Do you know how to wrap the charging cables to save them or take them on vacation? Maybe some of you do it the wrong way and risk destroying them. Let's see how to properly wrap your wires so that they can live as long as possible.
One of the most common methods of winding cables is to wrap them tightly around your arm, or if they have a built-in power supply, around the box that surrounds it. This method may seem easy, fast and simple, but it carries risks for the cable as it injures it due to rolling and sharp bending. Instead, it is better to wind the cable in a softer way and in this article we will look at some corresponding ways.
If you have a plain cable with no box on it, then perhaps the best way to wrap any cable is to use the "Roadie Wrap" method (as the videos below call it). This type of cable winding is commonly used in expensive cables to last as long as possible. However, you can use the same method for cheap charging cables or even for your headphones.
This method essentially involves wrapping the wires into loops but by alternating the direction of each loop. After wrapping it, you can secure it using some velcro. The following video is quite illustrative.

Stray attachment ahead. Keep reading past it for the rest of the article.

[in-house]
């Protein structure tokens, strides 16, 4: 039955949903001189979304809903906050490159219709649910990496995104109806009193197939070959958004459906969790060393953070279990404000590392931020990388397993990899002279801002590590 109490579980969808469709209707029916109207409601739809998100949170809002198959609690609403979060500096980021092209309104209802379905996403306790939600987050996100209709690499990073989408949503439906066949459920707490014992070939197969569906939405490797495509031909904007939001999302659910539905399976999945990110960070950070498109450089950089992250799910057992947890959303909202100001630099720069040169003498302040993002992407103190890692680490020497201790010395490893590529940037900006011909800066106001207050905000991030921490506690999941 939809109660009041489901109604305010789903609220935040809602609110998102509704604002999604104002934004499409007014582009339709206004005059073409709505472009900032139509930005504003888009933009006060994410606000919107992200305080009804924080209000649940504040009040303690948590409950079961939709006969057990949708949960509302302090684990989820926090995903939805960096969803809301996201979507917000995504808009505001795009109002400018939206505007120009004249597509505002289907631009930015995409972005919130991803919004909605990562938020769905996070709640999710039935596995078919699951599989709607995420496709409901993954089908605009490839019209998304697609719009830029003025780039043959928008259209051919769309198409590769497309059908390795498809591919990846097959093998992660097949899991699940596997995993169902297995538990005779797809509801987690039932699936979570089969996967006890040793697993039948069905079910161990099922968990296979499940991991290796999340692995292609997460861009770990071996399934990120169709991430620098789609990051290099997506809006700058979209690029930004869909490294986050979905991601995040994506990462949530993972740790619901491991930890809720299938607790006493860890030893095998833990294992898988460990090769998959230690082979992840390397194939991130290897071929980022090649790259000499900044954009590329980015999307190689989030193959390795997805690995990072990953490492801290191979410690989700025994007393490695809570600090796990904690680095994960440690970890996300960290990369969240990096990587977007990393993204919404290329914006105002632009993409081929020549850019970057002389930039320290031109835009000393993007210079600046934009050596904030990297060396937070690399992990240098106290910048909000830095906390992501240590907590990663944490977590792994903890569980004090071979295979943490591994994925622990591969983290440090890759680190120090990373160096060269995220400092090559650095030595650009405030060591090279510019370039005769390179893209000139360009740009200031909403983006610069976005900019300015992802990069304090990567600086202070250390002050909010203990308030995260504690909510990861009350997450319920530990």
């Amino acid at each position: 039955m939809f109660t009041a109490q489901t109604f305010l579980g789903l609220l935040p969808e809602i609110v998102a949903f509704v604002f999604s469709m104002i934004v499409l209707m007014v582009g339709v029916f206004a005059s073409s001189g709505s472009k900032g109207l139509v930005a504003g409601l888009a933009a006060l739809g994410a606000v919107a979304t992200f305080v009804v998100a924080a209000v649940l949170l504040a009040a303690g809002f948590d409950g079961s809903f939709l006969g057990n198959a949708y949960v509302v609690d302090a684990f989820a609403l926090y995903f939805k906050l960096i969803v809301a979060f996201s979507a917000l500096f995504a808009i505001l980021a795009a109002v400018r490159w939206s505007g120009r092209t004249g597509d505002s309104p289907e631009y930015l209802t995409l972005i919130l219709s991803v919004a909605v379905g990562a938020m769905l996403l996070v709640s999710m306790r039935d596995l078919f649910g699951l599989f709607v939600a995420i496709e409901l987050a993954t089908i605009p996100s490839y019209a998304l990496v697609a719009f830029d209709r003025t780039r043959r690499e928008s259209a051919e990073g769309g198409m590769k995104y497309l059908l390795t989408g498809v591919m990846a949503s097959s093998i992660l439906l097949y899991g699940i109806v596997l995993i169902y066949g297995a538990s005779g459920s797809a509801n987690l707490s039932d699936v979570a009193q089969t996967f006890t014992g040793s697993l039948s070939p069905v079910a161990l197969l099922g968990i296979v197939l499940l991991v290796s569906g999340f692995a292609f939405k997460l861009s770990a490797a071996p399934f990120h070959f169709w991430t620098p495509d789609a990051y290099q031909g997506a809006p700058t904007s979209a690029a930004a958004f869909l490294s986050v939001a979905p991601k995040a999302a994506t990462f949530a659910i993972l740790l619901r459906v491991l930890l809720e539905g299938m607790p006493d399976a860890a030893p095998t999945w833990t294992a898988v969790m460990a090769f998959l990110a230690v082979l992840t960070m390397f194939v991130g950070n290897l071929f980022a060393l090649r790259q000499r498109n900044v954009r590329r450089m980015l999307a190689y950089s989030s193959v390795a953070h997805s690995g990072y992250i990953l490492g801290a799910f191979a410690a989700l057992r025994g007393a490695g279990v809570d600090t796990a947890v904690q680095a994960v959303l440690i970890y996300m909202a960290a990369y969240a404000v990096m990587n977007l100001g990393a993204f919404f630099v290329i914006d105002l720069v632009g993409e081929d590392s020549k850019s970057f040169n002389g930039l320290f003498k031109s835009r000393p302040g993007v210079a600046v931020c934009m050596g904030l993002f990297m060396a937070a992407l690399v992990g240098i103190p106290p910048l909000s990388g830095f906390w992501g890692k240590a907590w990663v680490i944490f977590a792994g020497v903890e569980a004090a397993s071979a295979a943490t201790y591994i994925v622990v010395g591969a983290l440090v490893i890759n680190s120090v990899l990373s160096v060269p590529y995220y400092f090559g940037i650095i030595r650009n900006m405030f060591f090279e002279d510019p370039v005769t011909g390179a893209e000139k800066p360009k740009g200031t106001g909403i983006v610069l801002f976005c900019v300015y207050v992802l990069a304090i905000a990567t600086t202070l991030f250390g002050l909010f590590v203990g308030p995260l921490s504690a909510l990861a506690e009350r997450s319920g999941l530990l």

The benefit of this method is that there is no sharp bend in the cable, which would cause rolling on the copper, but would also cause small bumps in the insulation, which eventually would lead to its destruction. In addition, alternating loops allow you to unroll quickly and easily without creating any random nodes or twists. This is especially handy if you use very large charging cables.
You can also use the simple loop method without changing its direction. It works just as well to avoid damage to the cable and is a bit quicker and easier to run, but when you unpack it you may end up with stiff twists that will irritate you.
As far as charging cables with a built-in power supply in the form of a box can not be removed and separated from the cable, this makes things a little more difficult, but here is a solution.
You can still apply the Roadie Wrap method, but in this case, start with your power supply and a small piece of cable in your hand so that the loop does not start directly from the power supply outlet.
Then start wrapping the cable using the Roadie Wrap method as you would with any other cable. When you're done, use a velcro pair near the power supply to keep it together. You could also use a larger Velcro to connect the power cord with the wrapped wire together, somehow: